Groundbreaking NSF Program to Support Academic Entrepreneurs

The National Science Foundation selected a consortium of CUNY, NYU and Columbia to establish a regional node for its groundbreaking Innovation Corps (I-Corps) program that prepares academic researchers to become entrepreneurs and speeds the commercialization of their research.

The NSF awarded $3.7 million to form the New York City Regional Innovation Node (NYCRIN) to develop scientific and engineering discoveries into economically viable products and startup ventures. The NYCRIN will educate the academic technologists and connect them with entrepreneurial and business partners.

The program will accept academic applicants selected by the NSF from around the country.  Participating teams must have conducted NSF-funded research that resulted in intellectual property/patents with the potential to be commercialized.

The first NYCRIN cohort of 25 teams will come to New York in April for the kickoff of an eight-week-long curriculum.

Gillian Small, CUNY's vice chancellor for research, is the principal investigator (PI) for the grant. The co-PIs include Kurt Becker, NYU-Poly associate provost for research and technology initiatives.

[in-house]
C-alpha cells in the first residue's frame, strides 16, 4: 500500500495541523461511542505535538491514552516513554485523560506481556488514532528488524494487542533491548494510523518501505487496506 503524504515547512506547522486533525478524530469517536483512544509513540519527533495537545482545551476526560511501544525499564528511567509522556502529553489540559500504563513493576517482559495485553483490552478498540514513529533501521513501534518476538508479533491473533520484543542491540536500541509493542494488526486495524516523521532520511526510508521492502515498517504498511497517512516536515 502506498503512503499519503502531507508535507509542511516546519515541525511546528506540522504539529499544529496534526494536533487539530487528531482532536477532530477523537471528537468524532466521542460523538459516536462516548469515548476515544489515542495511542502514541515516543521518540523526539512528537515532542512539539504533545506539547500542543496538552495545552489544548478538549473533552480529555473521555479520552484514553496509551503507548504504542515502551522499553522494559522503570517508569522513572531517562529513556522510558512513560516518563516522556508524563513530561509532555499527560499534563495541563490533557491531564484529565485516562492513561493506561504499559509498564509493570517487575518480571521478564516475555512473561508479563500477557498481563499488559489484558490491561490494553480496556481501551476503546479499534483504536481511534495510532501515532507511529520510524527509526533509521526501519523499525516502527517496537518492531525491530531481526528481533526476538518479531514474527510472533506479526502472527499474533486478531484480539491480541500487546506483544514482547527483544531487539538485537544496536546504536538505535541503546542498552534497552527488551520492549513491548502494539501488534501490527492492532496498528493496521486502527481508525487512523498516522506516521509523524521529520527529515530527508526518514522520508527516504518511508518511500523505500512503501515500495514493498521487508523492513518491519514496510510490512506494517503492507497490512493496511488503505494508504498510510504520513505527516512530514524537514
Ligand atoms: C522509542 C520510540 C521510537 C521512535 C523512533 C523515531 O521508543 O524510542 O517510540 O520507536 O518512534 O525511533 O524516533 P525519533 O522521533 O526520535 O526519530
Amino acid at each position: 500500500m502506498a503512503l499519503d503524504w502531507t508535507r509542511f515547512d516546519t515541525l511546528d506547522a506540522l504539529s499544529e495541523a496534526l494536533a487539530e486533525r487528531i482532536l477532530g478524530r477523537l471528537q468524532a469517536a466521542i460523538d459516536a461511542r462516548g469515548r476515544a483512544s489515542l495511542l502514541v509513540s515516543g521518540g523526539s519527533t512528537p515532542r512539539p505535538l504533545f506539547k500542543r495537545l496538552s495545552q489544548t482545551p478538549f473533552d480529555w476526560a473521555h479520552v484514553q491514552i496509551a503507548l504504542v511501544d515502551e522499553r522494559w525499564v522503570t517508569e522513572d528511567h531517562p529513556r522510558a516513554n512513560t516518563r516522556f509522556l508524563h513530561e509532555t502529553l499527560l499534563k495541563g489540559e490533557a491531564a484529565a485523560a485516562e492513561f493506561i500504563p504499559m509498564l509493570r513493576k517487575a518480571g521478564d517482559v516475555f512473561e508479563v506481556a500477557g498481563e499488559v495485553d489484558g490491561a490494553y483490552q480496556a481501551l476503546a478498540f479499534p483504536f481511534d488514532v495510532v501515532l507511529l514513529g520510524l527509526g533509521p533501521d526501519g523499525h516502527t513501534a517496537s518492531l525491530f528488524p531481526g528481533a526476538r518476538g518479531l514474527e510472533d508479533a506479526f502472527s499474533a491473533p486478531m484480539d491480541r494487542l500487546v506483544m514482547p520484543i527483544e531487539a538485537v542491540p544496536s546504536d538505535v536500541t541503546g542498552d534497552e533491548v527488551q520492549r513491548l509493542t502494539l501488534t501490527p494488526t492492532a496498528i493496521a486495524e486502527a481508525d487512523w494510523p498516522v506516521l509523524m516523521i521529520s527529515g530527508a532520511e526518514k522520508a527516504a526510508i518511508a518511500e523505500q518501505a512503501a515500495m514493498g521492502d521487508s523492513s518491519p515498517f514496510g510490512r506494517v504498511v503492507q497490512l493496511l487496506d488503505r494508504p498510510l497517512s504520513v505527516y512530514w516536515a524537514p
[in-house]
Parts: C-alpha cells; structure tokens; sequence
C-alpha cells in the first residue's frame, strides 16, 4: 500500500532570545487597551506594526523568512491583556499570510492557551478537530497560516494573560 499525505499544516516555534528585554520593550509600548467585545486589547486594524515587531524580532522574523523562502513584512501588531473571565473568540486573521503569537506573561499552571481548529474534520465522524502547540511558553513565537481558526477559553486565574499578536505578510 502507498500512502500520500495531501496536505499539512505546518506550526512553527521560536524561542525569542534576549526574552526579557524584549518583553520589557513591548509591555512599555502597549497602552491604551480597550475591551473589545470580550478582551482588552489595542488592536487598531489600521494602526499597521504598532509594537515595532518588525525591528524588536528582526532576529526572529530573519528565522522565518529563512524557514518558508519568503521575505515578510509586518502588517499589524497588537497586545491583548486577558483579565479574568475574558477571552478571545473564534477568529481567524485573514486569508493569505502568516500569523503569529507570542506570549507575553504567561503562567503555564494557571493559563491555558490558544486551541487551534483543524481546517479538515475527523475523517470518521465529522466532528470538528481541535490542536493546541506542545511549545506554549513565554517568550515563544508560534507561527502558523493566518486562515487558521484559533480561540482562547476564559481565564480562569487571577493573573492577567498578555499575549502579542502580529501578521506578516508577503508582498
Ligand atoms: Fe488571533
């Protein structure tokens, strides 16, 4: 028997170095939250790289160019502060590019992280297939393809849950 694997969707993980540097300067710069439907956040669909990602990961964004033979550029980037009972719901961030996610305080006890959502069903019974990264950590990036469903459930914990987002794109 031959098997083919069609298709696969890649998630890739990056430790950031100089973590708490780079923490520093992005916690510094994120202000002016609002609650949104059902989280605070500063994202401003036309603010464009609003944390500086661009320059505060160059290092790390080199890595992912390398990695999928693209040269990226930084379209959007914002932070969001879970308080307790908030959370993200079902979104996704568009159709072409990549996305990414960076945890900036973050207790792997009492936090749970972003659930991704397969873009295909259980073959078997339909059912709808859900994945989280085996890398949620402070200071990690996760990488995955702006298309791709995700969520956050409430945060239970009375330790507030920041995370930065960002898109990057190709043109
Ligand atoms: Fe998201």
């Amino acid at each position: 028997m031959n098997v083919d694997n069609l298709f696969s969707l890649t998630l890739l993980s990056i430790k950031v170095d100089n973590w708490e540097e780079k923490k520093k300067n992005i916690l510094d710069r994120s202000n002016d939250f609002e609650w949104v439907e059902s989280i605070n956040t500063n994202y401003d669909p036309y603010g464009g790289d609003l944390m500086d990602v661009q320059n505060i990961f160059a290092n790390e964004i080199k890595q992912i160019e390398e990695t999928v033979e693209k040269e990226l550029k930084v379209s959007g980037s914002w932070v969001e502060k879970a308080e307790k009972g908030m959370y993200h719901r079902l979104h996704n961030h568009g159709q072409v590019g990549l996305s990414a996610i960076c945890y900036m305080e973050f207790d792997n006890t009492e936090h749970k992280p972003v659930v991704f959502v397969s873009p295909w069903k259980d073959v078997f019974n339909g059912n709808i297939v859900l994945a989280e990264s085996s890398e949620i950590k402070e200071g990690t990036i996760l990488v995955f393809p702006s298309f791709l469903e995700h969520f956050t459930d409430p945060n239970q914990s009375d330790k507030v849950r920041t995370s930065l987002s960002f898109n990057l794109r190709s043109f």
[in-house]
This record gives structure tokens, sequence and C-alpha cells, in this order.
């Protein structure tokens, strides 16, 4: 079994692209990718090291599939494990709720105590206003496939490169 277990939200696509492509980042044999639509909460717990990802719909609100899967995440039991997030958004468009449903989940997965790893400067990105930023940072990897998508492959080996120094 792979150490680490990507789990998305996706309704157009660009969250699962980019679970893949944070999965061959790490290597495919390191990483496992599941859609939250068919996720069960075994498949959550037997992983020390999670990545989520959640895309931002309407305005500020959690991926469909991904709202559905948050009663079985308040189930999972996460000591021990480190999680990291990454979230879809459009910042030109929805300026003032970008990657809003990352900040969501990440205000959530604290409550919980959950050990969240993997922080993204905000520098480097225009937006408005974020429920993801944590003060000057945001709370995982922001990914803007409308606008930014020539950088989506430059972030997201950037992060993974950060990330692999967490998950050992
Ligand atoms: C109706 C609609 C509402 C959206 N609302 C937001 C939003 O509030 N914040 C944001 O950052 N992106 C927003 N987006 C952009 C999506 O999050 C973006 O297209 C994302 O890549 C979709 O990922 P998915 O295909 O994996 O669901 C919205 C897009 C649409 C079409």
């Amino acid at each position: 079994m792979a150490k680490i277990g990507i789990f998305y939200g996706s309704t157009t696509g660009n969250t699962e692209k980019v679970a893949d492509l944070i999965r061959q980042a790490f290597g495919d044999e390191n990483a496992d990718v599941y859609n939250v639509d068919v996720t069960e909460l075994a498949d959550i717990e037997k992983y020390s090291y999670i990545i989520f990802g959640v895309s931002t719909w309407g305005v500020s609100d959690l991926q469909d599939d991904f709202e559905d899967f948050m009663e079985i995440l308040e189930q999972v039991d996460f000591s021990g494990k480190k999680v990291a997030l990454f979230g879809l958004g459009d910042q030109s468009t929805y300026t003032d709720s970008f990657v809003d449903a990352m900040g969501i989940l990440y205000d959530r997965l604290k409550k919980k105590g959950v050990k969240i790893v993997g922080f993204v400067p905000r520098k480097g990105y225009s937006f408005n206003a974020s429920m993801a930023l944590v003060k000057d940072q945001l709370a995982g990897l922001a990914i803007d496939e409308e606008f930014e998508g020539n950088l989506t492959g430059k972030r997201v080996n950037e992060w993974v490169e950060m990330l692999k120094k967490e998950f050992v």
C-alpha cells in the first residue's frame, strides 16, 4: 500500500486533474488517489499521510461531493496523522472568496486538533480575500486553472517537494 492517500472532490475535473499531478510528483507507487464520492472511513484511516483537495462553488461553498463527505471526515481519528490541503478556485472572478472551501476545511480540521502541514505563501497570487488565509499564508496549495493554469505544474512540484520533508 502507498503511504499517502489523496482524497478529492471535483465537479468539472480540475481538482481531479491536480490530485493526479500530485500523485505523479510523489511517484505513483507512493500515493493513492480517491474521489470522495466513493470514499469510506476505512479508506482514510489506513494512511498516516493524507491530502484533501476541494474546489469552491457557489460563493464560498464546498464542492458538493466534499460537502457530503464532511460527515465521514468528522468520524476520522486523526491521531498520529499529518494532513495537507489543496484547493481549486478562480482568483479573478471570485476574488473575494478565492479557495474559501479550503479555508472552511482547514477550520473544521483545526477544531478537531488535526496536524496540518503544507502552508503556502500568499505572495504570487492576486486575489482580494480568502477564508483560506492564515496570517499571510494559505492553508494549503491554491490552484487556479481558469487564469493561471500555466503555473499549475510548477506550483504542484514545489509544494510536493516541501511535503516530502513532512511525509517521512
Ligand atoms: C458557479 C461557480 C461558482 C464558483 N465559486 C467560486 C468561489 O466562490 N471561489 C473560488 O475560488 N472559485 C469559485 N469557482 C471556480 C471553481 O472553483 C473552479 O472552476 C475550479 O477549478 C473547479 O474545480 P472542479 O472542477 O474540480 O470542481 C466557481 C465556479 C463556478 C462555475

Members of the instructional team will include university faculty, university-affiliated incubators, the New York City Investment Fund, Columbia Technology Ventures, NYU Innovation Venture Fund, as well as members of the NYC venture capital community. Among the NYU and NYU-Poly members of the teaching teams will be NYU Innovation Venture Fund Managing Director Frank Rimalovski, NYU Entrepreneurial Institute Programs Director Lindsey Marshall and NYU-Poly Director of Incubator Initiatives Micah Kotch.

The NYCRIN will embrace a “learn by doing” philosophy of entrepreneurship training and emphasize ideas central to the Lean Startup methodology, whose aim is to found frugal, capital-efficient organizations with a low burn rate.

The NYCRIN received one of three NSF awards in February, totaling $11,239,921, to university consortia. The other two are The NSF Bay Area Regional I-Node Program at the University of California, Berkeley in collaboration with University of California, San Francisco and Stanford University; and The I-Corps Node: DC, Maryland, Virginia Region at the University of Maryland in collaboration with George Washington University and Virginia Tech.